- Days left

How Obama's Budget Proposal May Increase Your Taxes Next Year

Will President Obama's proposed 2012 budget result in higher taxes?With new faces in Congress, President Obama knows his $3.73 trillion budget will be a hard sell. That's why he took his message to the airwaves this week, making TV appearances and issuing statements calling for "tough choices and sacrifices."

A top priority of Obama's budget plan is to hack away at the deficit, cutting it by $1.1 trillion over the next decade. Americans are concerned about the deficit -- since 2002, we've managed to dig a hole worth $1.65 trillion, an all-time record. That figure is so huge, it represents more in deficit spending than we currently have dollars circulating.

But Americans are also concerned about how they might be paying down the deficit via their taxes.Obama's proposal does include two-thirds of its deficit savings through spending cuts, including a five-year freeze on discretionary spending outside of security, which will save more than $400 billion over the next decade.

But the final third of deficit savings would come from tax increases. The tax deal that was negotiated in December 2010 was meant to be temporary -- most of the tax cuts in the deal are limited to two years. It's no surprise, then, that Obama opposes extending most of those cuts beyond 2012. His budget doesn't include making the 2001 and 2003 tax cuts for families earning more than $250,000 a year permanent; that means those high-income families would see a tax-rate increase in 2013.

Tied closely to the boost in rates is the return of the PEP (personal exemption phase-out) and "Pease" limitations. Under PEP, personal exemptions for high-income taxpayers were reduced as adjusted gross income (AGI) increased, while the Pease provision reduced itemized deductions at the top of the brackets. Obama's proposal would limit the amount that high-income taxpayers could claim for charitable contributions, mortgage interest, state and local tax payments and other itemized deductions.

Also on the chopping block: tax savings under the current federal and gift tax structure. In December 2010, Congress pushed through an increase in the personal exemption amounts for federal estate tax purposes that allows families to pass $3.5 million per person -- or $7 million per married couples -- without paying federal estate tax. The tax deal also decreased the corresponding tax rate to near historic lows, at a flat 35%. President Obama would eliminate those tax breaks on federally taxable estates by lowering the exemption amounts and increasing the tax rates.

Finally, Obama's budget would tackle certain corporate tax breaks. Among them is the elimination of tax cuts granted to oil, gas and coal companies. That would save individual taxpayers an estimated $46 billion over 10 years.

But don't start planning for tax increases (or spending cuts) yet. Both parties have voiced their dissatisfaction with the proposed budget. Democrats are angry over deep cuts in spending to social programs while Republicans claim the cuts aren't tough enough. Expect both parties to dig in their heels over the coming weeks as they try to strike a balance between reining in spending and holding the lid on taxes.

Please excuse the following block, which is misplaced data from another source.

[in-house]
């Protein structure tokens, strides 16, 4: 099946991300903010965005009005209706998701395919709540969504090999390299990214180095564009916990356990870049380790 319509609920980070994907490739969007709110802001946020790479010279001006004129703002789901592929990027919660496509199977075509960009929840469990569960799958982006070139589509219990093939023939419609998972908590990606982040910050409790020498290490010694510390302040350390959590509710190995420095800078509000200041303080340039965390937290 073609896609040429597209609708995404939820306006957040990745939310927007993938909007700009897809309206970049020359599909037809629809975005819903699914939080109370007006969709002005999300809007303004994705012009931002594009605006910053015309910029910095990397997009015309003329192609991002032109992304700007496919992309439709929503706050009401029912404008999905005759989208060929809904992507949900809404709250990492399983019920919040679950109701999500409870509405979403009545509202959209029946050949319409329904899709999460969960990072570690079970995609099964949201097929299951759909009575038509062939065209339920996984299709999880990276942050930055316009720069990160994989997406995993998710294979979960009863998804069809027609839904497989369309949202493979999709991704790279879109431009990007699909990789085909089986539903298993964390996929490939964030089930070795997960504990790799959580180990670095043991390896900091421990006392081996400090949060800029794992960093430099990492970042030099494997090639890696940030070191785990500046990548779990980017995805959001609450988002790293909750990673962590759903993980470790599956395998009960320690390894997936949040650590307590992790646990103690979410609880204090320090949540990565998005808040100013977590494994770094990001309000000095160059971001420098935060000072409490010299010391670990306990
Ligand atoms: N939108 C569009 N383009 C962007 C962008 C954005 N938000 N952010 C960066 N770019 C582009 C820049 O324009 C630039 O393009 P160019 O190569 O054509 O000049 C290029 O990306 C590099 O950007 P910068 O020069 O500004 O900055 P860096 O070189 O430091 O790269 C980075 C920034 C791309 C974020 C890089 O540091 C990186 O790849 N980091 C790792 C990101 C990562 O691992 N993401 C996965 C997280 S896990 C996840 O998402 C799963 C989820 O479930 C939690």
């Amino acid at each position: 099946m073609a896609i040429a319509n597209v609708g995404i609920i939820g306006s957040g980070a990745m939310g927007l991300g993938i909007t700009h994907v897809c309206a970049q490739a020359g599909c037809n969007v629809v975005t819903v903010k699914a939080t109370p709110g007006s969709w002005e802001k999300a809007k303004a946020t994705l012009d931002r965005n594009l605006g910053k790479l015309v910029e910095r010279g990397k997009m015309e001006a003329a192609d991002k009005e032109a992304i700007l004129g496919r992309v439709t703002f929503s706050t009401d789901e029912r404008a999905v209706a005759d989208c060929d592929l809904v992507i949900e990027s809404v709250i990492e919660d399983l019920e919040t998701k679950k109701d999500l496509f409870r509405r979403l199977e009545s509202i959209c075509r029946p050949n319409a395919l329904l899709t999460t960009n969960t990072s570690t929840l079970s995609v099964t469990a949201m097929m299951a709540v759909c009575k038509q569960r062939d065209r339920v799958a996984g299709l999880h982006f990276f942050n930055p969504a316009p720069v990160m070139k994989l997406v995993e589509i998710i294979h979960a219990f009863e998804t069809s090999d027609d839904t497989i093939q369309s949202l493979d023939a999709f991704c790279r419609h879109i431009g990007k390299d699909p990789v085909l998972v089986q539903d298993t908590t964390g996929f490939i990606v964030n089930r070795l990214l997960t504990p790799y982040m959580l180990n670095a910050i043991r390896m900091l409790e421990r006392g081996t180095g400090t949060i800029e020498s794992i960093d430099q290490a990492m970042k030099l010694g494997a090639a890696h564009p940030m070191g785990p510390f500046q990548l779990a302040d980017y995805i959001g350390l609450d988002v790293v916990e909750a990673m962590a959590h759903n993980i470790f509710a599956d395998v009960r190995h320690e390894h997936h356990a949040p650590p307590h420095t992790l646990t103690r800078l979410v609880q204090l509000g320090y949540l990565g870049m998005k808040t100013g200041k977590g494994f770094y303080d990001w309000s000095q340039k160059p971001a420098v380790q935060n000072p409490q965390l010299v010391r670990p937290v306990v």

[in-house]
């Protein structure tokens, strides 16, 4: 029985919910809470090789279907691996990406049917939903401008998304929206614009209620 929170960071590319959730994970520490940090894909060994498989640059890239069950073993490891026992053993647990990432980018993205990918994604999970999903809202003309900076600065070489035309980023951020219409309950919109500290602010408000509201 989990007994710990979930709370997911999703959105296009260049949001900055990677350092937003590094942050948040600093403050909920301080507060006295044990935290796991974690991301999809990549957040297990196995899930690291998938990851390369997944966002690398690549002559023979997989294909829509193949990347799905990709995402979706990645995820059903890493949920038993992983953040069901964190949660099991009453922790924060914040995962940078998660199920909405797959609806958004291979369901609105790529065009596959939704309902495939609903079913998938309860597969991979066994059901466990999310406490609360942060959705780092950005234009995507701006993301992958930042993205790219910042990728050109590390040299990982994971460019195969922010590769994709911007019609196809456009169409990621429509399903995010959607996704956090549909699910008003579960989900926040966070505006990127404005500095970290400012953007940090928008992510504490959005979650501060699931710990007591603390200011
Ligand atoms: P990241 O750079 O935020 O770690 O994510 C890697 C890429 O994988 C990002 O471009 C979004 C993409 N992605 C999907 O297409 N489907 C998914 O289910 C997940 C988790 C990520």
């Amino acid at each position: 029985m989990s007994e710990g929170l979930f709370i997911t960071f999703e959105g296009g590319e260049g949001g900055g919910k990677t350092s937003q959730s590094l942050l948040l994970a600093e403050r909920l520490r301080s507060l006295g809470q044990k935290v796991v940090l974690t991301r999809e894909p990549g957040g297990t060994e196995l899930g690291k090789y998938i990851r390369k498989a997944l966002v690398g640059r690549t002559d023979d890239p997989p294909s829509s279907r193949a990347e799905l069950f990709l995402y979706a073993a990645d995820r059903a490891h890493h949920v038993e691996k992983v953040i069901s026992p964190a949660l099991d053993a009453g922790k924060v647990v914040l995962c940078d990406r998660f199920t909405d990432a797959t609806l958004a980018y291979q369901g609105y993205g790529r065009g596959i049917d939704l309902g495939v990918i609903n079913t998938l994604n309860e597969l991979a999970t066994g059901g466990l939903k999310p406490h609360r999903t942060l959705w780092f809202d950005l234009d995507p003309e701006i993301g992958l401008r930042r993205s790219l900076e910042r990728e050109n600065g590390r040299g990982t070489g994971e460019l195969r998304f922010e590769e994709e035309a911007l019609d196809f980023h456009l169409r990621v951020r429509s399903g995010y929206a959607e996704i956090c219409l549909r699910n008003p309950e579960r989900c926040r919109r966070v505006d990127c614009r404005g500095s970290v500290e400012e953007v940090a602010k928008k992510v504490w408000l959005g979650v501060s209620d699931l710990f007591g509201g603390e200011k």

Increase your money and finance knowledge from home

Economics 101

Intro to economics. But fun.

View Course »

Basics Of The Stock Market

Stock Market 101 - everything you need to know but were afraid to ask!

View Course »

TurboTax Articles

Cities with the Lowest Tax Rates

The total amount of tax you pay reaches far beyond what you owe the federal government. Depending on where you live, most likely you're required to pay additional taxes, including property and sales tax. The disparity between the amount of tax you pay in a low-tax city and that in a high-tax city can be dramatic. Living in any of these 10 cities could save you a bundle, although the exact amount may fluctuate based on your income and lifestyle choices.

Cities with the Highest Tax Rates

Much ado is made in the press about federal tax brackets, but cities can carry a tax bite of their own. Even if you live in a state that has no income tax, your city may levy a variety of taxes that could eat away the entire benefit of living in an income tax-free state, including property taxes, sales taxes and auto taxes. Consider all the costs before you move to one of these cities, and understand that rates may change based on your family's income level.

Great Ways to Get Charitable Tax Deductions

Generally, when you give money to a charity, you can use the amount of that donation as a deduction on your tax return. However, not all charities qualify as tax-deductible organizations. While there are many types of charities, they must all meet certain criteria to be classified by the IRS as tax-deductible organizations. There are legitimate tax-deductible organizations in many popular categories, such as those listed below.

A Freelancer's Guide to Taxes

Freelancing certainly has its benefits, but it can result in a few complications come tax time. The Internal Revenue Service considers freelancers to be self-employed, so if you earn income as a freelancer you must file your taxes as a business owner. While you can take additional deductions if you are self-employed, you'll also face additional taxes in the form of the self-employment tax. Here are things to consider as a freelancer when filing your taxes.

Tax Deductions for Voluntary Interest Payments on Student Loans

Most taxpayers who pay interest on student loans can take a tax deduction for the expense ? and you can do this regardless of whether you itemize tax deductions on your return. The rules for claiming the deduction are the same whether the interest payments were required or voluntary.

Add a Comment

*0 / 3000 Character Maximum